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Industry Opposes Chicken Imports

by 5m Editor
27 July 2010, at 10:11am

SRI LANKA - Chicken imports from Brazil are a necessary temporary measure, according to the Consumer Affairs Secretary but the local industry strongly opposes the move.

While Colombo traders are supporting the government's decision to import chicken, poultry farmers strongly oppose the decision and said that imports will ruin the industry, according to Sunday Observer of Sri Lanka.

At present the industry is in a crisis due to price reductions. There is a pattern in price changes and prices increase during festival seasons, farmers said.

Today, the farm gate price of chicken has dropped to 300 to 330 rupees (LKR) per kilo, below the regulated maximum price LKR350 and the price of live birds has dropped to LKR290, they said.

However, traders in Pettah said that the retail price of chicken is still high. Last week skinned chicken sold at LKR400 per kilo and unskinned at LKR350. I.M. Iqbal of Iqbal Traders in Bastian Street said a week ago skinless chicken was sold at LKR470 per kg. Prices are high and normally fluctuate with supply changes. Today, the problem is lower demand as the selling price is not affordable to average consumers. Therefore we welcome the government’s decision, he said.

The Secretary to the Ministry of Consumer Affairs, Anura Siriwardana, said that the government has decided to import 2,000 tonnes of chicken from Brazil. This is a temporary measure to reduce market prices and give relief to the consumer. This will not be a practice and we will not let the poultry industry suffer due to poultry product imports, he said.

The private sector will not be permitted to import chicken and import and distribution will be handled by Lak Sathosa under supervision of the Department of Animal Production and Health, Siriwardana said.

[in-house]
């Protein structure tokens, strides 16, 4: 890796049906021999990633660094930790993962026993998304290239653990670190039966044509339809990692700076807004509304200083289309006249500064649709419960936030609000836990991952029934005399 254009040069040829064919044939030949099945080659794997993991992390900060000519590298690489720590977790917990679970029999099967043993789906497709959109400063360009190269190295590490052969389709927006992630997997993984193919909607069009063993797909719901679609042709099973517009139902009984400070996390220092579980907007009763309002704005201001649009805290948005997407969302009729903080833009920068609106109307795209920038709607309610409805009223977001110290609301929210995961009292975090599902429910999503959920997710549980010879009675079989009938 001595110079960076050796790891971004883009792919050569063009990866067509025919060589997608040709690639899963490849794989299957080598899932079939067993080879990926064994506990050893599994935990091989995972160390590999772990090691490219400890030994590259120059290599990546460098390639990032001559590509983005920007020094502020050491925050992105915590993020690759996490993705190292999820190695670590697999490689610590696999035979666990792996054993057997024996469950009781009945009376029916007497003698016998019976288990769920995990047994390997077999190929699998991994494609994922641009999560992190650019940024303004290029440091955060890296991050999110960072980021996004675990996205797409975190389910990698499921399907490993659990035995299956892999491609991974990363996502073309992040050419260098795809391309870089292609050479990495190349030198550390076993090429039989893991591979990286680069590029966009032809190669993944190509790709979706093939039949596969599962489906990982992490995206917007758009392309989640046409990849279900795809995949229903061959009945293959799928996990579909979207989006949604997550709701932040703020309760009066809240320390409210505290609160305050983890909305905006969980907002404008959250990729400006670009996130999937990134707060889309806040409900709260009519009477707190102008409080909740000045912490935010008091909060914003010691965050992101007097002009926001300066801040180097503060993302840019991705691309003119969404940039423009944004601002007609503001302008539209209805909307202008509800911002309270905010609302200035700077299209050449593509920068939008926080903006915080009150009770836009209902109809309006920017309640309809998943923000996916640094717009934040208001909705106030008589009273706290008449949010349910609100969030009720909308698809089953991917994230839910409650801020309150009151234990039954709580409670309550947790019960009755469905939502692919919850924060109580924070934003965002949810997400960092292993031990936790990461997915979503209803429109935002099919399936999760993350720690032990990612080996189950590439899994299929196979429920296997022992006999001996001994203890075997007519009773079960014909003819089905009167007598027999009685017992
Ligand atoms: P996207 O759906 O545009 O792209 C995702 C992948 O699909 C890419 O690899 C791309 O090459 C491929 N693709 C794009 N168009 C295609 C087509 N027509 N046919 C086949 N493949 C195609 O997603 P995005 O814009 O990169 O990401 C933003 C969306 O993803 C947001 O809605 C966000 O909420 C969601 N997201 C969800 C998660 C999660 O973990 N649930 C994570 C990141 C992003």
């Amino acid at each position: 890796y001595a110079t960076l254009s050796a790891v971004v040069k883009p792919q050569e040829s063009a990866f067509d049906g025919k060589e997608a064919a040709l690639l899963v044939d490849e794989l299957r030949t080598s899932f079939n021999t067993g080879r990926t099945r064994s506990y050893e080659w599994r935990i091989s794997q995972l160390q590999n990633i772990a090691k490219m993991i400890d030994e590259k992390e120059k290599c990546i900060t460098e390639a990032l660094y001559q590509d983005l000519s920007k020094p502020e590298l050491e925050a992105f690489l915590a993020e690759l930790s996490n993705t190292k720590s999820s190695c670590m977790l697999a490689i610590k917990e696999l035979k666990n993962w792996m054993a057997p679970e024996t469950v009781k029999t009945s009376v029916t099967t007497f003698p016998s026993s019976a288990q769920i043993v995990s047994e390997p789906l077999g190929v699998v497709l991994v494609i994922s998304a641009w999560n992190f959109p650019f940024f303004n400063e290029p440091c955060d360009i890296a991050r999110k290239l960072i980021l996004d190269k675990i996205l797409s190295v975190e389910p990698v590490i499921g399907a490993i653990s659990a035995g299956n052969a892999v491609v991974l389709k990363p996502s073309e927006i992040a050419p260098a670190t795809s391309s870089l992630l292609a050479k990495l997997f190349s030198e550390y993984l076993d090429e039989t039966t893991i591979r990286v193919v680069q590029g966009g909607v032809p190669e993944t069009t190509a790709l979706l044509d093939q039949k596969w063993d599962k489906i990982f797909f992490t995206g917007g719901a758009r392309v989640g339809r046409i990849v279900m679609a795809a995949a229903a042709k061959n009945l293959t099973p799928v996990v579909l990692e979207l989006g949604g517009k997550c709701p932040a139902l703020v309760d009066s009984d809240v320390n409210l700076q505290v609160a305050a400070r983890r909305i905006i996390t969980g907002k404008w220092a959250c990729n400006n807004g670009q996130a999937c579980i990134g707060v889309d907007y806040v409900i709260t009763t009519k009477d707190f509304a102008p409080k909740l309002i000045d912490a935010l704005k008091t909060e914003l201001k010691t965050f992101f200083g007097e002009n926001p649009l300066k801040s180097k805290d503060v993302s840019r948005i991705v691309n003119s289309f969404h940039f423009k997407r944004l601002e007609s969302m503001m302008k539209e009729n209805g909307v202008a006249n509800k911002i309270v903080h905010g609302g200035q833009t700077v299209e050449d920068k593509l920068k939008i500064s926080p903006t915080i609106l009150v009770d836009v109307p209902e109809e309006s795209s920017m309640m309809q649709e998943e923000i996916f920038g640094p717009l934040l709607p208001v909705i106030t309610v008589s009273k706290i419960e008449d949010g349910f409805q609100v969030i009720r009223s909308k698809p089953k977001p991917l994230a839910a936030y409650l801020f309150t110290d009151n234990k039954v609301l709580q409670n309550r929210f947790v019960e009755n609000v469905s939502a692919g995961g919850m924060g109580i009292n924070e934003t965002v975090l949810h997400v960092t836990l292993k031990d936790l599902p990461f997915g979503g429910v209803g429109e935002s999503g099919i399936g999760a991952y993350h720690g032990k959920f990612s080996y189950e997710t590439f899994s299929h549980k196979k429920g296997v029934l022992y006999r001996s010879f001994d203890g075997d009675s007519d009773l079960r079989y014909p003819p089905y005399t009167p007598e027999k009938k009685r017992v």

According to government sources, the total monthly demand for chicken in the country is 11,000 tonnes. However, industry sources said the total production in the country is around 8,000 tonnes and since there is an excess in the market this will be the demand at the present average price.

The government has decided to import chicken as a solution to recent price increases. However, farmers say this is only a seasonal variation in the festival seasons and decisions should not be taken based on such price signals.

Sunday Observer reports that other factors affect the industry and even this news of chicken imports will affect the industry as the farmers are reluctant to bring up new birds anticipating a lower price in the future. This kind of shock adversely affects the smooth functioning of the industry, they said.

The chairman of the All Island Poultry Association declined to comment on the issue.

Two major factors affect chicken price, price of poultry feed and price of chicks. A chick used to cost LKR70 to 80 but recently, it increased to LKR125. It was a major reason for the sharp price increase. Poultry feed price is another factor and 50 per cent of the weight of chicken is maize.

The cost of these inputs determine the cost of chicken. Some government decisions such as imposing high tax on maize import to support the farmers also cause high chicken prices.

A medium-scale poultry farmer, D.S.C. Senadeera, said that the high tax on poultry products is a main cost factor that increases chicken price. He said he pays LKR56 per bird and smallholders have no mechanism to recover the VAT paid on poultry products.

However, large-scale farmers get a VAT refund. He said that the poultry industry too needs government support similar to that of paddy and potato farmers.